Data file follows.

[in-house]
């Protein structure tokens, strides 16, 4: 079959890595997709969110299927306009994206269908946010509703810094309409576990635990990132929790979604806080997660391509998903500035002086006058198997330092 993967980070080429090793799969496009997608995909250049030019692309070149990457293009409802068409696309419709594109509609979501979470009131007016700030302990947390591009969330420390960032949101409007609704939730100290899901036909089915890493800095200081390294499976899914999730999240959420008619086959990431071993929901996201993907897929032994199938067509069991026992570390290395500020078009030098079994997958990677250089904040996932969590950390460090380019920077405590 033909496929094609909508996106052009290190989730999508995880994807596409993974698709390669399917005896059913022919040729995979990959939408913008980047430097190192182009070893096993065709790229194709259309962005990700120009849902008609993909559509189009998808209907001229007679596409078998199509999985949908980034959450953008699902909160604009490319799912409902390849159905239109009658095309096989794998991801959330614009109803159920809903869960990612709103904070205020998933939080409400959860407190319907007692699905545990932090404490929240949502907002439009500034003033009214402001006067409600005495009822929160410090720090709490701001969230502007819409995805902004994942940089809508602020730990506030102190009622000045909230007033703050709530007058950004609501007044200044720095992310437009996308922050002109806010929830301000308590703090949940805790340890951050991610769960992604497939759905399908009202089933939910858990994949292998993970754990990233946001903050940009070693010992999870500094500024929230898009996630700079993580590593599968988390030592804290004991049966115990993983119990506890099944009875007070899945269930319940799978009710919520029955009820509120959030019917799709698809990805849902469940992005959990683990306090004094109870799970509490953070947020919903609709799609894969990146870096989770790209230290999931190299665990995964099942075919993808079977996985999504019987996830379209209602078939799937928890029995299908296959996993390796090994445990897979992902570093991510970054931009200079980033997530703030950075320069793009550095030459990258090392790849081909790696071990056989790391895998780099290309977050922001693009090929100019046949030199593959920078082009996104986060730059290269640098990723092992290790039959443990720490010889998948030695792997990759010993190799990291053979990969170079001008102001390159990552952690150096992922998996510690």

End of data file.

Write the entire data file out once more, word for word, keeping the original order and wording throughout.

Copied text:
[in-house]
């Protein structure tokens, strides 16, 4: 079959890595997709969110299927306009994206269908946010509703810094309409576990635990990132929790979604806080997660391509998903500035002086006058198997330092 993967980070080429090793799969496009997608995909250049030019692309070149990457293009409802068409696309419709594109509609979501979470009131007016700030302990947390591009969330420390960032949101409007609704939730100290899901036909089915890493800095200081390294499976899914999730999240959420008619086959990431071993929901996201993907897929032994199938067509069991026992570390290395500020078009030098079994997958990677250089904040996932969590950390460090380019920077405590 033909496929094609909508996106052009290190989730999508995880994807596409993974698709390669399917005896059913022919040729995979990959939408913008980047430097190192182009070893096993065709790229194709259309962005990700120009849902008609993909559509189009998808209907001229007679596409078998199509999985949908980034959450953008699902909160604009490319799912409902390849159905239109009658095309096989794998991801959330614009109803159920809903869960990612709103904070205020998933939080409400959860407190319907007692699905545990932090404490929240949502907002439009500034003033009214402001006067409600005495009822929160410090720090709490701001969230502007819409995805902004994942940089809508602020730990506030102190009622000045909230007033703050709530007058950004609501007044200044720095992310437009996308922050002109806010929830301000308590703090949940805790340890951050991610769960992604497939759905399908009202089933939910858990994949292998993970754990990233946001903050940009070693010992999870500094500024929230898009996630700079993580590593599968988390030592804290004991049966115990993983119990506890099944009875007070899945269930319940799978009710919520029955009820509120959030019917799709698809990805849902469940992005959990683990306090004094109870799970509490953070947020919903609709799609894969990146870096989770790209230290999931190299665990995964099942075919993808079977996985999504019987996830379209209602078939799937928890029995299908296959996993390796090994445990897979992902570093991510970054931009200079980033997530703030950075320069793009550095030459990258090392790849081909790696071990056989790391895998780099290309977050922001693009090929100019046949030199593959920078082009996104986060730059290269640098990723092992290790039959443990720490010889998948030695792997990759010993190799990291053979990969170079001008102001390159990552952690150096992922998996510690």